03.25.09

Senate Confirms Kris To Lead National Security Division

WASHINGTON (Wednesday, March 25, 2009) – The Senate Wednesday unanimously confirmed David Kris to be the Assistant Attorney General in the National Security Division at the Department of Justice.  Kris is the fifth nominee to be confirmed for a leadership post at the Justice Department.   The Senate has confirmed nominees to four of the Department’s top leadership posts:  Attorney General Eric H. Holder Jr., Deputy Attorney General David W. Ogden, Associate Attorney General Thomas J. Perrelli, and Elena Kagan to be the Solicitor General of the United States.

Kris testified before the Senate Judiciary Committee on February 25, and his nomination was reported to on March 5

The full text of Senate Judiciary Committee Chairman Patrick Leahy’s statement on the confirmation of David Kris follows.

Statement Of Senator Patrick Leahy (D-Vt.),
Chairman, Senate Judiciary Committee,
On The Nomination Of David Kris
To Be Assistant Attorney General For The National Security Division
March 25, 2009

The Senate has confirmed four nominees to fill top leadership positions at the Justice Department officials, and today we take another step forward to put in place Attorney General Holder’s leadership team.  Today, the Senate turns to the nomination of David Kris to lead the National Security Division.

I thank the Democratic and Republican Members of the Judiciary Committee for working with me to expedite this nomination when it was in Committee.  Senator Feinstein chaired our Judiciary Committee hearing on his nomination on February 25.  We were able to report his nomination out of the Committee by a voice vote on March 5. The Senate Select Committee on Intelligence worked quickly to consider and report his nomination as well.  Finally, the Senate today considers his nomination to this critical national security post.

The Judiciary Committee’s renewed oversight efforts in the last two years brought into sharper focus what for years had been clear— that during the last eight years, the Bush administration repeatedly ignored the checks and balances wisely placed on executive power by the Founders.   The Bush administration chose to enhance the power of the President and to turn the Office of Legal Counsel at the Department of Justice into an apologist for White House orders—from the warrantless wiretapping of Americans to torture.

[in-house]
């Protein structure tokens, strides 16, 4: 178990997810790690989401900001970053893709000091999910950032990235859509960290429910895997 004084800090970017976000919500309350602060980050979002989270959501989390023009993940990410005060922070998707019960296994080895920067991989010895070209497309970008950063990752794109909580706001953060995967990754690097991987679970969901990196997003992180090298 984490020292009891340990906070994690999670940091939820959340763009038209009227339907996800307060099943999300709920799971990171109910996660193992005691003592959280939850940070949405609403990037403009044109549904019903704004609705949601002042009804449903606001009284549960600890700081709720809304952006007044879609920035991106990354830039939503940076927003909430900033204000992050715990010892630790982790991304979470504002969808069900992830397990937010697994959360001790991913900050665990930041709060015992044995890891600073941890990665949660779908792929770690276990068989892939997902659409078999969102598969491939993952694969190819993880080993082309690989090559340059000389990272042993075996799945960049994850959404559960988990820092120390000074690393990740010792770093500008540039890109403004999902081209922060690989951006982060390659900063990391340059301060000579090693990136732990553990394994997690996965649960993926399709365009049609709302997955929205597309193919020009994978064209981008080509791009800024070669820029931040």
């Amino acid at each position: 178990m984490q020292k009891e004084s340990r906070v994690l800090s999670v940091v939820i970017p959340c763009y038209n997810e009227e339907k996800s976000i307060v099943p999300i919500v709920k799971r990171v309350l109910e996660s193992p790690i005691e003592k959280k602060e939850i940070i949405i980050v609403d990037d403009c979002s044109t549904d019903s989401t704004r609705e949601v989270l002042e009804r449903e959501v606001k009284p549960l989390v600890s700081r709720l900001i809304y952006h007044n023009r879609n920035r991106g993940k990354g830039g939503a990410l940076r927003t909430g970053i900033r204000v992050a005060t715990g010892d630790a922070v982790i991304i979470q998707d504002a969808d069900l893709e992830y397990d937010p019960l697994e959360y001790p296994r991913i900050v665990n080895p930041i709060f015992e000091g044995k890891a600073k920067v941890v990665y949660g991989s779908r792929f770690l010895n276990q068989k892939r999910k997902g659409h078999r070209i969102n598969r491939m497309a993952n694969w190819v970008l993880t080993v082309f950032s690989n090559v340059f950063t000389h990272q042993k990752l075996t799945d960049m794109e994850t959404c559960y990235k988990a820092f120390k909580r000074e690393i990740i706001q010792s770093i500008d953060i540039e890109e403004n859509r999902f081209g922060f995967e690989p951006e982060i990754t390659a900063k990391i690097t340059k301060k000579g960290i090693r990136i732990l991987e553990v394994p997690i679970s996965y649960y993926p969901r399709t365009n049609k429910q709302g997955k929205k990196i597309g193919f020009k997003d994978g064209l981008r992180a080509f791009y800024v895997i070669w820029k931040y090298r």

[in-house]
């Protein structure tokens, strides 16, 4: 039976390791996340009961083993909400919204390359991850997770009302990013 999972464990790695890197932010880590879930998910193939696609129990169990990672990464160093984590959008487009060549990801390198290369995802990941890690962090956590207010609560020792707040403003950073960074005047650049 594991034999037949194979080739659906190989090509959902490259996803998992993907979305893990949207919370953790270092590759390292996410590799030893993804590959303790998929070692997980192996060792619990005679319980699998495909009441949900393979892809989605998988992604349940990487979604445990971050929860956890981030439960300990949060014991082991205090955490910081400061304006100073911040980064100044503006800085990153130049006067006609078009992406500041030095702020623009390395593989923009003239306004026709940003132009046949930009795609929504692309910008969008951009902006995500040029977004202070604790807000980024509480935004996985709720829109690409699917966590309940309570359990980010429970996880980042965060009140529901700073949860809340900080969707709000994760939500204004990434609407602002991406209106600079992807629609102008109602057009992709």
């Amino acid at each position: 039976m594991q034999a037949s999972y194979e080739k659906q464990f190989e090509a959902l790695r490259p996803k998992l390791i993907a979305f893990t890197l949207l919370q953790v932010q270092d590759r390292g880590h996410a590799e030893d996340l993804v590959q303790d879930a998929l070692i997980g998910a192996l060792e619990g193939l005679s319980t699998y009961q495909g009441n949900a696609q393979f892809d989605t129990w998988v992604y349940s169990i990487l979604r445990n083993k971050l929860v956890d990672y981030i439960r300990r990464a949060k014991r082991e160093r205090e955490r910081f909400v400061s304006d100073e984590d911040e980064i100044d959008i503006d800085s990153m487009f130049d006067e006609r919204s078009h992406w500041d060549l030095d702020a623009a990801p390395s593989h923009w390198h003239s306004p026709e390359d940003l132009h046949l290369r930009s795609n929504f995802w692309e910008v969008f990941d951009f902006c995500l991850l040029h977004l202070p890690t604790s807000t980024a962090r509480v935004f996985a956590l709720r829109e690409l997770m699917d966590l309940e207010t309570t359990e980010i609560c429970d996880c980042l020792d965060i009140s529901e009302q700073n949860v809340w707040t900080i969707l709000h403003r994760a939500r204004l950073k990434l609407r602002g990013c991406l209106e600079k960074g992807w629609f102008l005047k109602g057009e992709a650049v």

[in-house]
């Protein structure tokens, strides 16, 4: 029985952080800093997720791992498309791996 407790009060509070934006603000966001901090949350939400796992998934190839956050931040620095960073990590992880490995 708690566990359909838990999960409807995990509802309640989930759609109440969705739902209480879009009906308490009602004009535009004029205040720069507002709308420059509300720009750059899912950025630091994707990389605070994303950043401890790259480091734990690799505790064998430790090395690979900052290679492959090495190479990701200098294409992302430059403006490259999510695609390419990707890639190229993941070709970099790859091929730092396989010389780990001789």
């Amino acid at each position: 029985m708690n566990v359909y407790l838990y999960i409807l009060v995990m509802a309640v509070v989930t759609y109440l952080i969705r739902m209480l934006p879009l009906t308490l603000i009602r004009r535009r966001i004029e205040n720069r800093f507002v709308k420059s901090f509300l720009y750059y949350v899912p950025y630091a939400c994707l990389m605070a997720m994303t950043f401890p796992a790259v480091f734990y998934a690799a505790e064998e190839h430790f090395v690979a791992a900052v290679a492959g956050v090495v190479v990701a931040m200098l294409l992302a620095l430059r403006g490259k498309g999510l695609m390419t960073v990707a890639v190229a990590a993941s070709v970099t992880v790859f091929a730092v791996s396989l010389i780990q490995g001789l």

Attorney General Holder has already taken steps toward restoring the rule of law.  With the confirmation of David Kris to lead the National Security Division, we fill another key national security position in the Department. 

David Kris is a highly-regarded veteran of the Department of Justice.  He is former Federal prosecutor who spent eight years as a career attorney in the Criminal Division at the Department, handling complex cases in Federal trial and appellate courts, including the Supreme Court.  Mr. Kris was then a political appointee under both President Clinton and President Bush, serving as Associate Deputy Attorney General from 2000-2003, supervising the government's use of the Foreign Intelligence Surveillance Act (FISA), representing the Justice Department at the National Security Council and in other inter-agency settings, briefing and testifying before Congress, and assisting the Attorney General in conducting oversight of the U.S. intelligence community.

Mr. Kris understands the role the Bush administration’s excesses have played in undermining the Department of Justice and the rule of law.   In 2006, Mr. Kris released a 23-page legal memorandum critical of the legal rationale offered by the Bush administration, and in support of the legality of the National Security Agency’s warrantless wiretapping program.  Mr. Kris was an early advocate for the creation of the National Security Division he has now been confirmed to lead, leaving a lucrative practice as an in-house counsel for a major corporation to return to government service. 

Mr. Kris’ nomination has also earned support from both sides of the aisle.  Former Bush administration Solicitor General Ted Olson, who worked with Mr. Kris at the Department, describes Mr. Kris as “a very sound lawyer,” who “is committed to the defense of the United States and its citizens, and respects the rule of law and civil rights.”  Former Deputy Attorney General Larry Thompson, who asked Mr. Kris to remain in his post during the Bush administration, writes that he asked Mr. Kris to stay after finding that “he had a passion for national security issues but also a deep respect and appreciation for the related civil liberties concerns.”  Former Bush administration Homeland Security Secretary Michael Chertoff and former Attorneys General Janet Reno and John Ashcroft have all written in support of Mr. Kris’ nomination.

President Obama has reminded Americans and the world that, “to overcome extremism, we must also be vigilant in upholding the values our troops defend - because there is no force in the world more powerful than the example of America.”  The President reminded us that “living our values doesn't make us weaker, it makes us safer and it makes us stronger.”  

David Kris understands the moral and legal obligations we have to protect the fundamental rights of all Americans and to respect the human rights of all.  He knows, as do the President and the Attorney General, that we must ensure that the rule of law is restored as the guiding light for the work of the Department of Justice. 

I congratulate Mr. Kris and his family on his confirmation today.

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